So then here is a question that’s all but unavoidable at the World’s Largest Lobster Cooker, and may arise in kitchens across the U.S.: Is it all right to boil a sentient creature alive just for our gustatory pleasure? A related set of concerns: Is the previous question irksomely PC or sentimental? What does “all right” even mean in this context? Is it all just a matter of individual choice?

Wallace being Wallace, he then dives deep into these questions at a length of several thousand words, a bunch of which are:

Since, however, the assigned subject of this article is what it was like to attend the 2003 MLF, and thus to spend several days in the midst of a great mass of Americans all eating lobster, and thus to be more or less impelled to think hard about lobster and the experience of buying and eating lobster, it turns out that there is no honest way to avoid certain moral questions.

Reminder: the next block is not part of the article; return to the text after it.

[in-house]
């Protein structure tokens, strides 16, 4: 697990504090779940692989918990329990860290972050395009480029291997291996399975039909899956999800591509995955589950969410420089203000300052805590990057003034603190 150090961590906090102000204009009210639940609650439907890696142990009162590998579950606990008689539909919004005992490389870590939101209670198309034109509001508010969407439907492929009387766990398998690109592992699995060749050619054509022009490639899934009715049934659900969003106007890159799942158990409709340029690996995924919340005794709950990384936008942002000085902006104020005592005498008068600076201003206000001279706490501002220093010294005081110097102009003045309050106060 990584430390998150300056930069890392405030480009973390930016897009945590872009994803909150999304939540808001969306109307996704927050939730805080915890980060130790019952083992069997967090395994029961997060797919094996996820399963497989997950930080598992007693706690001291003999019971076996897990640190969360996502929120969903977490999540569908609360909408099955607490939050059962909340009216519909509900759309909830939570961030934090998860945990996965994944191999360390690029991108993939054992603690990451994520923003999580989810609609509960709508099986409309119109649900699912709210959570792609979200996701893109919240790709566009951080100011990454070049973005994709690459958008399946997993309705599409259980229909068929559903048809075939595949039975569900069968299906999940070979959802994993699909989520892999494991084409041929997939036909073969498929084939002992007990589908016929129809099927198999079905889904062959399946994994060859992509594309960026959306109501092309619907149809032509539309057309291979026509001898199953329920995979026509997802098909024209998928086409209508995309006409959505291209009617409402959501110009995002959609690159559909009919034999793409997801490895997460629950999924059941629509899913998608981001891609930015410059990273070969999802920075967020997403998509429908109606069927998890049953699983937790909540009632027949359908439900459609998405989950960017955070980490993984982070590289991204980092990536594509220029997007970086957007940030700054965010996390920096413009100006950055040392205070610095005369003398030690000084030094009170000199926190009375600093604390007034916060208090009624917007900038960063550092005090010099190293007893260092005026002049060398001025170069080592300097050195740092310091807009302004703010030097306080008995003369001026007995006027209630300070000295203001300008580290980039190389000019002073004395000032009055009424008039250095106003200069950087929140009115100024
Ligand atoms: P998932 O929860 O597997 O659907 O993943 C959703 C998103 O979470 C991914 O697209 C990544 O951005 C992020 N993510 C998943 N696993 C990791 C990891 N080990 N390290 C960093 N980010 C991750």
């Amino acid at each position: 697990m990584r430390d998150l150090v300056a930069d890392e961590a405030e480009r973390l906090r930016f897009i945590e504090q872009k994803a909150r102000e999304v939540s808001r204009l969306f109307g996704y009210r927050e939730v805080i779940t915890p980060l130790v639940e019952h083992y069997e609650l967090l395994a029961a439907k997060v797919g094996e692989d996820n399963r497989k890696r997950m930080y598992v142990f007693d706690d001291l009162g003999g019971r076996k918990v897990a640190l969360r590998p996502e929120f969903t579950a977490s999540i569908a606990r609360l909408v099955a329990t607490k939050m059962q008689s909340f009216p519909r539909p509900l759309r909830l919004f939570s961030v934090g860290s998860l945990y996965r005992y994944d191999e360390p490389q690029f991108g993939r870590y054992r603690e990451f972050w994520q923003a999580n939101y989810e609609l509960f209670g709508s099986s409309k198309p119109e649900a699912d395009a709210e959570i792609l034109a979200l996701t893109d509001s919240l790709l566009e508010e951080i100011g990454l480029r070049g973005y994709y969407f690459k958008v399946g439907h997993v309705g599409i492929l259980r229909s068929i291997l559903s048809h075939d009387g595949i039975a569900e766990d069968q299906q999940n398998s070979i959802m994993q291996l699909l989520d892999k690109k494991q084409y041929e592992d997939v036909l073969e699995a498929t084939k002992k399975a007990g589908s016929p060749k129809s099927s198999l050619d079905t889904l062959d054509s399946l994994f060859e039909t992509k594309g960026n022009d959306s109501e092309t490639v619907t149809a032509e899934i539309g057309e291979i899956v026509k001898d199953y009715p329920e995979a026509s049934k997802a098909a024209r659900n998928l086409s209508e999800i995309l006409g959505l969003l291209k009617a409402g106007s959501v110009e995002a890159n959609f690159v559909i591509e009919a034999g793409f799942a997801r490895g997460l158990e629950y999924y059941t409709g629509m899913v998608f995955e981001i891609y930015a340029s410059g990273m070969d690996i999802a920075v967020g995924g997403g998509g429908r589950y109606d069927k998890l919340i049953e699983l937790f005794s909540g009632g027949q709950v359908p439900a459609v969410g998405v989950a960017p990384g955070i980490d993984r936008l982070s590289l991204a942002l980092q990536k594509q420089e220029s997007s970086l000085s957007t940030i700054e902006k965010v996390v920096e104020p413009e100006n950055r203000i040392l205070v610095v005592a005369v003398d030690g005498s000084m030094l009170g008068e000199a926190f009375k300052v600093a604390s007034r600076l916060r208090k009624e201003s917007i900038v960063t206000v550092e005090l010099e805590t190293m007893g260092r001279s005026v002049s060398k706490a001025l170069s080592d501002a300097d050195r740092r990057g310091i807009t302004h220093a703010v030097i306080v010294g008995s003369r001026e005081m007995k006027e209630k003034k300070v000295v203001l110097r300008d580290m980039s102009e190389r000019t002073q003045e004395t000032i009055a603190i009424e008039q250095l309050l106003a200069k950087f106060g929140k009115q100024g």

There are several reasons for this. For one thing, it’s not just that lobsters get boiled alive, it’s that you do it yourself — or at least it’s done specifically for you, on-site. As mentioned, the World’s Largest Lobster Cooker, which is highlighted as an attraction in the Festival’s program, is right out there on the MLF’s north grounds for everyone to see. Try to imagine a Nebraska Beef Festival at which part of the festivities is watching trucks pull up and the live cattle get driven down the ramp and slaughtered right there on the World’s Largest Killing Floor or something — there’s no way.